Navigation Links
Antibody therapy prevents type 1 diabetes in mice

University of Pittsburgh investigators have successfully prevented the onset of type 1 diabetes in mice prone to developing the disease using an antibody against a receptor on the surface of immune T-cells. According to the investigators, these findings, which are being published in the January issue of the journal Diabetes, have significant implications for the prevention of type 1 diabetes.

More than 700,000 Americans have type 1 diabetes, an autoimmune disorder in which the body errantly attacks the insulin-producing cells of the pancreas, causing chronically elevated levels of sugar in the blood, leading to blindness, kidney failure, heart disease and nerve damage. Previously known as juvenile diabetes, type 1 diabetes is usually diagnosed at a very early age, but in some cases it can be diagnosed in adulthood.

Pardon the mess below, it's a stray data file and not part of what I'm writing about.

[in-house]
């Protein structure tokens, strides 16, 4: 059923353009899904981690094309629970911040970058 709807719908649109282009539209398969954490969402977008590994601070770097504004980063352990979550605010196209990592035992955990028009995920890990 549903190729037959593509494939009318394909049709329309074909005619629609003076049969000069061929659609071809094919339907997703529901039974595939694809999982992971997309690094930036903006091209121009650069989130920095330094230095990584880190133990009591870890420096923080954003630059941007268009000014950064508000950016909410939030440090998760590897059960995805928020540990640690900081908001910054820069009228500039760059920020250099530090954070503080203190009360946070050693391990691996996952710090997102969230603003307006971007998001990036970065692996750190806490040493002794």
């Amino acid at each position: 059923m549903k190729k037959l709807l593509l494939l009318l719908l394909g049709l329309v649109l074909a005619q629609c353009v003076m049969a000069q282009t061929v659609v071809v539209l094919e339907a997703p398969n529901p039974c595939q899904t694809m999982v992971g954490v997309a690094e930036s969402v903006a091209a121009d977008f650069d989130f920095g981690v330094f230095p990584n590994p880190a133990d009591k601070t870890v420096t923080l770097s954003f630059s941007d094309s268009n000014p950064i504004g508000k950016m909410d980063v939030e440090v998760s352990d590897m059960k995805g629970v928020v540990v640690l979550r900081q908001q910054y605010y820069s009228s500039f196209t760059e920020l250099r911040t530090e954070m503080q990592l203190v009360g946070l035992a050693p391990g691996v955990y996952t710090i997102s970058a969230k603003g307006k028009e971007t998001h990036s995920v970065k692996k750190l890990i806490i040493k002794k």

In this study, the Pitt researchers treated non-obese diabetic (NOD) mice with an antibody -- a type of protein produced by the immune system that recognizes and helps fight infections and other foreign substances in the body -- directed against a receptor known as CD137 on the surface of a type of immune cell called T-cells. Treating NOD mice with the anti-CD137 antibodies significantly suppressed the development of diabetes, whereas most of the control mice developed diabetes by the time they were six months old.

Interestingly, the antibody therapy did not appear to cure the NOD mice because the researchers were still able to see lymphocytes in their pancreatic islets, a tell-tale sign of pancreatic inflammation and autoimmunity. In addition, when the researchers isolated cells from the spleens of the antibody-treated mice and injected these cells into immune-deficient NOD mice, seven of the nine recipient mice developed type 1 diabetes, indicating that the donor mice still harbored pathogenic T-cells. On the other hand, when the researchers transferred a certain subset of T-cells from anti-CD137-treated mice that expressed t wo other receptors known as CD4 and CD25 to other immune-deficient NOD mice, it prevented the onset of diabetes in the recipient mice.